My Semicolon Tattoo Is Part of My Armor to Fight Depression


This has been a bad week for me. I’ve spent the majority of it feeling numb to the world and crying while cocooned in my bed. If we’ve interacted this week, then you might not have noticed. You might be thinking to yourself I seemed normal or my slightly off behavior was due to the stress of school. You might react like so many others and say there’s no way I could be have depression.

That’s because I also have anxiety that forces me to be functioning, despite my depression. It’s a double-edged sword. My anxiety tells me to hide, to not let anyone know when it feels like my depression is consuming me again. To not give anyone a reason to worry over me. Even though I could desperately use someone to reaffirm I matter.

Try as hard as I will, I know I can’t prevent the subtle clues from surfacing and indicating I’m not doing well. I laugh less than I usually do, and I rarely have a smile on my face. Yet, I hide the worst of it. I don’t tell anyone that as soon as I shut my apartment door, I start crying.

In a conscious effort to be more vulnerable and honest I am writing this, exposing one of my biggest insecurities. My battle with depression. One other way I am making an effort to do this is by getting a semi-colon tattoo on my wrist. I know a few people that will scold me for choosing to mark myself with something permanent in a location that is easily viewable. But honestly, that’s the point.

I also know  it may have become somewhat cliché at this point, but ever since I read about Project Semicolon, I knew I needed one. For everyone unfamiliar with this project, it is a “movement dedicated to presenting hope and love to those who are struggling with depression, suicide, addiction and self-injury. Project Semicolon exists to encourage, love and inspire.”

You may be asking why a semicolon? Well, “a semicolon is used when an author could’ve chosen to end their sentence, but chose not to. The author is you and the sentence is your life.”

I need an easily accessible reminder. I need it as a symbol of what I have already overcome, of the trauma I have begun to heal from. That every single time I have thought my sentence was over, it wasn’t yet. I need this as a beacon of hope, a promise that things will get better.

Mostly, I need this for the days when I can no longer keep the dark monster that is depression at bay. Days like I just had. The days where my depression consumes me, threatening to swallow me whole. The days where depression tells me I am not good enough. When depression tells me that the world would be better off if I didn’t exist.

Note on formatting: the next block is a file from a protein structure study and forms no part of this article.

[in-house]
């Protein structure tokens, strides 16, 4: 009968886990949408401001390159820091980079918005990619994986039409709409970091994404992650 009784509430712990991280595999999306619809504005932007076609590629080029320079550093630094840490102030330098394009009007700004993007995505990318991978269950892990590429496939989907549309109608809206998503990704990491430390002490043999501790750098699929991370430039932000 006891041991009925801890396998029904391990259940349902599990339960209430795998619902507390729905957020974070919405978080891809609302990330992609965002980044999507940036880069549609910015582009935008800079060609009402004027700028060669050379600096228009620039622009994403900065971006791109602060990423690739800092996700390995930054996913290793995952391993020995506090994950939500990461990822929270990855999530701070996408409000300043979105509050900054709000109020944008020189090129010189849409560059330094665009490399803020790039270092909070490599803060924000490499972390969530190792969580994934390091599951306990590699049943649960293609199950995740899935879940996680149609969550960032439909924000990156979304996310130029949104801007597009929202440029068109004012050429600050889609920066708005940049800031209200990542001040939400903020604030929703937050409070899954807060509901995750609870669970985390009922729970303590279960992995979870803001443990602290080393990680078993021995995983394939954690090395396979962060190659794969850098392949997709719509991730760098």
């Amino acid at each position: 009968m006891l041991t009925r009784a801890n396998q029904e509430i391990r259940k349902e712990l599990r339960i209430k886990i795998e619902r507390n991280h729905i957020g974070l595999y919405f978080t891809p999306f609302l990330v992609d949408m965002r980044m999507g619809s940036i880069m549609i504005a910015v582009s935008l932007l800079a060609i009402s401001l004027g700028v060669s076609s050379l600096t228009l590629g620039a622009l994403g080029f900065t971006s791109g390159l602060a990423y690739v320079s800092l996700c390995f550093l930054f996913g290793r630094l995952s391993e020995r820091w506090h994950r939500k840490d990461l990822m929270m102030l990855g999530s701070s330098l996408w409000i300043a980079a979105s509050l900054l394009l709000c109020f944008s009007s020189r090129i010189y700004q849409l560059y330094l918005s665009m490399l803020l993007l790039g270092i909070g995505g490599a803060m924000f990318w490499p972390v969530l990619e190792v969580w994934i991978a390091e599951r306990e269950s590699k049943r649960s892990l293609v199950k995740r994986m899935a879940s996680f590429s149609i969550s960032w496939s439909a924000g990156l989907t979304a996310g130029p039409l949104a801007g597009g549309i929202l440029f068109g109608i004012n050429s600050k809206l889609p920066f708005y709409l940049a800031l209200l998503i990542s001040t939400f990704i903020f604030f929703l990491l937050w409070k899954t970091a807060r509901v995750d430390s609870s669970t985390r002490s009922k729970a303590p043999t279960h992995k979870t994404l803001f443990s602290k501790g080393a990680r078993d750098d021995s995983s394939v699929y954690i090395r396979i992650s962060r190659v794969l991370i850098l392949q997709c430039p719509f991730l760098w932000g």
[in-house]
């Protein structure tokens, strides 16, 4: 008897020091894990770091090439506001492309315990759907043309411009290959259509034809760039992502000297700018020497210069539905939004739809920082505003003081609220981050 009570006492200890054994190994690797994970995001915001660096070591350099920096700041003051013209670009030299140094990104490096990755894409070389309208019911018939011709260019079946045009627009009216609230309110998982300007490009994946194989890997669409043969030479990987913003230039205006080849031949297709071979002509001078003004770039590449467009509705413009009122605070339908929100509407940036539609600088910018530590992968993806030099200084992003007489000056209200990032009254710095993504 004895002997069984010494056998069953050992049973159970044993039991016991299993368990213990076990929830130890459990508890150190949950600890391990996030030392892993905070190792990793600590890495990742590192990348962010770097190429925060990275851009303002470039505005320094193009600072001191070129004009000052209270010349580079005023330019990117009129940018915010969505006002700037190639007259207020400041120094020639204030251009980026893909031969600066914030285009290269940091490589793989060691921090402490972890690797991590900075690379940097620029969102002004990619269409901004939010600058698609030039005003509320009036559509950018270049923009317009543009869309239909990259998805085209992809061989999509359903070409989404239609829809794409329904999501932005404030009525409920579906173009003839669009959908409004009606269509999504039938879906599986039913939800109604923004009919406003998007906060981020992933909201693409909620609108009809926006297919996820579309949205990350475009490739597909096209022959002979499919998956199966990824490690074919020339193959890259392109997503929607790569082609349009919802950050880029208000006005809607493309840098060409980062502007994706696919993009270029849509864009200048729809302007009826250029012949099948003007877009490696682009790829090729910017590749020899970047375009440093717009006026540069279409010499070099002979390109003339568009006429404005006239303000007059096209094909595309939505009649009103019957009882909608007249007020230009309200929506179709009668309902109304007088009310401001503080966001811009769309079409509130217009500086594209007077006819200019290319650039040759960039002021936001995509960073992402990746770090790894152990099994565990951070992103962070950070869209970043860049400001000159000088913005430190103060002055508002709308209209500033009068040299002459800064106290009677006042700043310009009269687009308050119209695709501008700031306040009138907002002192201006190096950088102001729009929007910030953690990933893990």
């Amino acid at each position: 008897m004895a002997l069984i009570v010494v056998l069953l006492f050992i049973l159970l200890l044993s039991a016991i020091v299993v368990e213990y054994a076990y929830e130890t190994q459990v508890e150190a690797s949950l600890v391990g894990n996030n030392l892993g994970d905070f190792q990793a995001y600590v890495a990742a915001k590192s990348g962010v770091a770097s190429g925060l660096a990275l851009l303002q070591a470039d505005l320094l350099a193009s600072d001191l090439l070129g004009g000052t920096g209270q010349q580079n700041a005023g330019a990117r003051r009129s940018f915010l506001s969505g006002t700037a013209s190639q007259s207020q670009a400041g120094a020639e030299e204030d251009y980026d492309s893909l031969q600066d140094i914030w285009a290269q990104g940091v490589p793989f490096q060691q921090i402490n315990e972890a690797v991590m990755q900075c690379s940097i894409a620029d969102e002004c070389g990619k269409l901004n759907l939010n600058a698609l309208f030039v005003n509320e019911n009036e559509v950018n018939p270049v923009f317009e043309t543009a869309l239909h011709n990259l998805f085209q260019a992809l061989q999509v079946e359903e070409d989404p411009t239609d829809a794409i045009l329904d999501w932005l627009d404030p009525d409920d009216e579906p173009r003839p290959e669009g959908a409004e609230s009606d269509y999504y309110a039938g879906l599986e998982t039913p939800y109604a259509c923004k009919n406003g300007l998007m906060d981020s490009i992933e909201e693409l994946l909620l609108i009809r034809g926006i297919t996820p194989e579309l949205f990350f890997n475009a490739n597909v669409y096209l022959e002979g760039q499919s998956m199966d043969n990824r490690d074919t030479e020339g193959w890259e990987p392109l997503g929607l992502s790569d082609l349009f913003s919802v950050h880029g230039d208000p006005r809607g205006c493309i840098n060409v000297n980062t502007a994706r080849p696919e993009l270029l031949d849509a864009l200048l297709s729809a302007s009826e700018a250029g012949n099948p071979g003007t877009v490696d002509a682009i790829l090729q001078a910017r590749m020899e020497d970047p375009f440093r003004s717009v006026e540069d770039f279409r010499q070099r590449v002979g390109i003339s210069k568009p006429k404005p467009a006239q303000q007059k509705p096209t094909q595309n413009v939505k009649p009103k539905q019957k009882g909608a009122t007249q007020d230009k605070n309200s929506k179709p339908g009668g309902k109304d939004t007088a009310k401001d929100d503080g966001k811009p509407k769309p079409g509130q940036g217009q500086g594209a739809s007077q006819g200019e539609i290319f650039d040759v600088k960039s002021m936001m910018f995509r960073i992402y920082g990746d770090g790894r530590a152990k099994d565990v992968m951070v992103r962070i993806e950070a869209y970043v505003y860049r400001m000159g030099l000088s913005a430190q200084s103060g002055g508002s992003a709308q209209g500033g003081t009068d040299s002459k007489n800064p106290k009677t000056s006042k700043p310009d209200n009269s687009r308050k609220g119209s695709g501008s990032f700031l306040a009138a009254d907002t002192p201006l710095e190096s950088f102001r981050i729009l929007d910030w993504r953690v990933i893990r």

I need this for the days when I can’t hold back the tears that threaten to fall for no particular reason. I need this to remind myself I am good enough and that I should exist. I need this to remind myself how I felt when I thought my sentence was over.

How it felt like I was floating. I was soaring. I was leaving the pain behind. Then, the wind started howling. The lightning started sparking. I was pulled into the heart of the storm, and I was afraid. I was terrified. I was flying, and I desperately tried to anchor myself.

I tried to stay. I grabbed a tree branch in passing, but it broke and I went flying into the storm. I was crying, screaming for it to stop. I was swallowed whole. I was surrounded by blackness, and then nothing.

My battle with depression is just that, a battle. It is a war happening within my mind that I am powerless to stop. Yes, I can fight it with medication and therapy. Yet, those can’t cure my illness. They can help the bad days not seem as bad. Yet, neither of these things can prevent the bad days from showing up like an army ready to fight me to the death. I can only prepare myself for the battle that is coming, and I plan on using this tattoo as part of my armor.

 

If you or someone you know needs help, visit our suicide prevention resources page.

If you need support right now, call the Suicide Prevention Lifeline at 1-800-273-8255. You can reach the Crisis Text Line by texting “START” to 741-741.

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